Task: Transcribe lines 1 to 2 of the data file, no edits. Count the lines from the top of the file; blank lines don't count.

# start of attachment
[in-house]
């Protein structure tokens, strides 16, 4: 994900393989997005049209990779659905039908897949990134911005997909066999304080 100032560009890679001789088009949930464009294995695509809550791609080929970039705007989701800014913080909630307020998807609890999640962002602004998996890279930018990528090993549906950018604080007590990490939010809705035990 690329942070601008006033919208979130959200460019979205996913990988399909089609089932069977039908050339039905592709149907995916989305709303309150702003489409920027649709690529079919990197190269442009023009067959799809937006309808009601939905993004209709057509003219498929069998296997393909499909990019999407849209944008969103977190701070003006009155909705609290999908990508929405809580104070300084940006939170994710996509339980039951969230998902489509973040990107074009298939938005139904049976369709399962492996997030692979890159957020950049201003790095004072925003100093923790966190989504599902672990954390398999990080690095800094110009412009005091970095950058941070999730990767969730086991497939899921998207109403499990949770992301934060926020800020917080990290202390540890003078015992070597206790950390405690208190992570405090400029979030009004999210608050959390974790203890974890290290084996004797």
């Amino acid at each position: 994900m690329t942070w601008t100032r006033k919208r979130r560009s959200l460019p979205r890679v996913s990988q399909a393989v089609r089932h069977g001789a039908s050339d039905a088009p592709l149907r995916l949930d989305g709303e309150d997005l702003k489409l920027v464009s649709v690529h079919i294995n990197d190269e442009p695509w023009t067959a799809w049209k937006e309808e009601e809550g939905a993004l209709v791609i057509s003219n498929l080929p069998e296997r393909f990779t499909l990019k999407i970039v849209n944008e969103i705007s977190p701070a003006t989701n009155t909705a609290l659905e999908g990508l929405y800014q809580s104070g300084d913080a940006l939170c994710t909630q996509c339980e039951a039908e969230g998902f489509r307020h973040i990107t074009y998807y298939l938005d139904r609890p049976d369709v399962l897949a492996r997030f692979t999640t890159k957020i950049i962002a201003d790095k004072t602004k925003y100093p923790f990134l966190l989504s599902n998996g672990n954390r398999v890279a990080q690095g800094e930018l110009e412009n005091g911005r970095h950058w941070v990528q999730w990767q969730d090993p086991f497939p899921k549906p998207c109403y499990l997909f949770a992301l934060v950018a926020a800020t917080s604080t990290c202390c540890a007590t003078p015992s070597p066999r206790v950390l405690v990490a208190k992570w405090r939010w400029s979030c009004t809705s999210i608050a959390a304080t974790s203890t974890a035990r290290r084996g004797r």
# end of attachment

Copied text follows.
[in-house]
């Protein structure tokens, strides 16, 4: 994900393989997005049209990779659905039908897949990134911005997909066999304080 100032560009890679001789088009949930464009294995695509809550791609080929970039705007989701800014913080909630307020998807609890999640962002602004998996890279930018990528090993549906950018604080007590990490939010809705035990 690329942070601008006033919208979130959200460019979205996913990988399909089609089932069977039908050339039905592709149907995916989305709303309150702003489409920027649709690529079919990197190269442009023009067959799809937006309808009601939905993004209709057509003219498929069998296997393909499909990019999407849209944008969103977190701070003006009155909705609290999908990508929405809580104070300084940006939170994710996509339980039951969230998902489509973040990107074009298939938005139904049976369709399962492996997030692979890159957020950049201003790095004072925003100093923790966190989504599902672990954390398999990080690095800094110009412009005091970095950058941070999730990767969730086991497939899921998207109403499990949770992301934060926020800020917080990290202390540890003078015992070597206790950390405690208190992570405090400029979030009004999210608050959390974790203890974890290290084996004797």